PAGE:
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Alina Suedbeck, a local high schooler mentored by ECU faculty, has translated her childhood love of insect collecting into research that earned a spot in an international science competition. (Photos by Cliff Hollis)


Local student enters international science competition

May 3, 2013

By Kathryn Kennedy and Caroline M'Coy
ECU News Services

A home-schooled high school student mentored by East Carolina University faculty is one of only eight North Carolina students to compete this month in the International Science and Engineering Fair.

Alina Suedbeck will present her research on the pores of different caterpillar species at Intel ISEF, the world's largest international pre-college science competition. The event is scheduled this year for May 12-17 in Phoenix, Ariz.  Suedbeck is the first from the state’s northeastern region to be accepted into the ISEF.

Her research began when she applied for the inaugural Biodiversity Scholarship from the ECU Center for Biodiversity, open to Pitt County high school students conducting research on local plant and animal diversity. Participating students were matched with faculty mentors to assist them in project planning.

“Since I could swing a net and run, I've been collecting bugs, and because of my 4-H club I learned how to preserve insects professionally,” Suedbeck said. “From this project, I collected about 50 caterpillars. While rearing these caterpillars, I noticed that caterpillars from wet environments died in my moist jars, and vice versa.
Suedbeck's research focuses on diversity among species of caterpillars.

“This lead me to theorize that just like people who go from humid to desert and their mouth or nose gets dry, so do caterpillars, which meant their spiracles (breathing pores) must vary per species.”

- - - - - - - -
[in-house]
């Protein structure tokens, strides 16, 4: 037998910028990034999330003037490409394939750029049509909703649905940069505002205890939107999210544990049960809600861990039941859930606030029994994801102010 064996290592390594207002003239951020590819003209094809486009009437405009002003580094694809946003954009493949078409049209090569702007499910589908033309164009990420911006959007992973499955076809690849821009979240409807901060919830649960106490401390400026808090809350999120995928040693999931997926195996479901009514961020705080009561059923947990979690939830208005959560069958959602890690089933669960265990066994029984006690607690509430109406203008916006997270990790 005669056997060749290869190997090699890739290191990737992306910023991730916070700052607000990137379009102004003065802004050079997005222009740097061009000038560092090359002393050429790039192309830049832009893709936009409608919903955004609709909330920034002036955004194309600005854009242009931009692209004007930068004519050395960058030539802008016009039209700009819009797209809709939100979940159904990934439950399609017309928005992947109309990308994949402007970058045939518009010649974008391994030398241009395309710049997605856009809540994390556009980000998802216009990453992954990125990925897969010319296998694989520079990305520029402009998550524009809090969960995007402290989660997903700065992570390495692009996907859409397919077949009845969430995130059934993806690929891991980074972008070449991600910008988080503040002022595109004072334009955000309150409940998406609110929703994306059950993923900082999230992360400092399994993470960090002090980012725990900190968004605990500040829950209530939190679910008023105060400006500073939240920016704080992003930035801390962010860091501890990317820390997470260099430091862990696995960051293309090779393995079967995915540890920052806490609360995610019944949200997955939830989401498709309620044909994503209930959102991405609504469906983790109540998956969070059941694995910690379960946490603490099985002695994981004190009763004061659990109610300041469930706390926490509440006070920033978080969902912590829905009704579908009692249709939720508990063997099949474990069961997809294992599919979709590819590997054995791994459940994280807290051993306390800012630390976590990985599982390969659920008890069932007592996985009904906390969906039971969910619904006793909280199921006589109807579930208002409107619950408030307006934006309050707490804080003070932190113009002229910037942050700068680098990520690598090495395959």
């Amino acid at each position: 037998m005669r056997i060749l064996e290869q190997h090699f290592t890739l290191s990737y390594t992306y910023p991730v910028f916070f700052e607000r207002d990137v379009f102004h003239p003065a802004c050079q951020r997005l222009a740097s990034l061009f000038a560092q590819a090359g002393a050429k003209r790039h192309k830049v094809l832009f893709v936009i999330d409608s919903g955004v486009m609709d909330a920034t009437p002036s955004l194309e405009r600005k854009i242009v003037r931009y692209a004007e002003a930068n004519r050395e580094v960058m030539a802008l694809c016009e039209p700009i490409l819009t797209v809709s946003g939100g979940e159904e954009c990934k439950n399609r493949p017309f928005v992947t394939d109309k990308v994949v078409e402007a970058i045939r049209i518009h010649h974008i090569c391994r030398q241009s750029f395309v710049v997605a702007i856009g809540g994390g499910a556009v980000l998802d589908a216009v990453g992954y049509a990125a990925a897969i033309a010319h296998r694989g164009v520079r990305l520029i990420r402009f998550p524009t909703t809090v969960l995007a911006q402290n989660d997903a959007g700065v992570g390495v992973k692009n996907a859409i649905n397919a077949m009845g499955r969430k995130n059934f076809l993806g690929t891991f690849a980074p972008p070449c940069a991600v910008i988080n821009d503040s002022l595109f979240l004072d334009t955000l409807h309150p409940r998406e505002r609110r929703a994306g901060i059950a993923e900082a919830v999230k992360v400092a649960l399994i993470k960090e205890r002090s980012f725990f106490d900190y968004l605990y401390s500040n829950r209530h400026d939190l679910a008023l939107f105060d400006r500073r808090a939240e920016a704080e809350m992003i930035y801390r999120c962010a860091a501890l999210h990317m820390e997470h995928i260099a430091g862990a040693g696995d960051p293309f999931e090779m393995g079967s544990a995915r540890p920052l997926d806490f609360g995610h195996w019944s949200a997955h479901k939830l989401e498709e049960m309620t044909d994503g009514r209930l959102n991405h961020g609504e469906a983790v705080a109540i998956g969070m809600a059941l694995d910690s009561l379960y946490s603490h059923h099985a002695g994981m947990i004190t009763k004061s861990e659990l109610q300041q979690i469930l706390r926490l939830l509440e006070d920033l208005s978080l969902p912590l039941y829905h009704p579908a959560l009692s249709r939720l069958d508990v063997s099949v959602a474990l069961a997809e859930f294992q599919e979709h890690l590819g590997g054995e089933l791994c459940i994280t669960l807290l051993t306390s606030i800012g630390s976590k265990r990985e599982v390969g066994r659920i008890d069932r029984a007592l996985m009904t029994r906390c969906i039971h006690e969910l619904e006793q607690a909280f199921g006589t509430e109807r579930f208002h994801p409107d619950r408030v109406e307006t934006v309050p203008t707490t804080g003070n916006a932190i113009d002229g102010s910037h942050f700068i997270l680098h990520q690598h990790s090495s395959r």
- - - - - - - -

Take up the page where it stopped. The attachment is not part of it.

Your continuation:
Suedbeck was paired with Dr. Tom Fink, and also received statistical advice from Dr. Tim Christensen. Both men are professors in the Department of Biology and work in the ECU Center for Biodiversity.

The students presented their work at ECU’s annual Earth Day Expo on April 18. Suedbeck won the scholarship competition, which comes with a $1,000 cash prize, and first place in the N.C. Northeast Regional Science and Engineering Fair at ECU.

Her research has now earned her other awards, including third place in her division at the state competition of the N.C. Student Academy of Sciences on March 15 at the N.C. School of Science and Mathematics in Durham.  In addition, she won first place in her division at the state Science and Engineering Fair on March 16 at Meredith College in Raleigh. That qualified her for the international competition in Phoenix this month.

“I do get nervous before competitions, even though talking to scientists is a lot of fun,” Suedbeck said. “The way I focus is that I remind myself that this is an opportunity to share this exciting and fascinating information with others, which is something I greatly enjoy doing.”
Alina is the daughter of Dorothy and John Suedbeck. She has been offered a $10,000 scholarship to Meredith College.

More information about the International Science and Engineering Fair is available online at

Visit the ECU Center for Biodiversity online at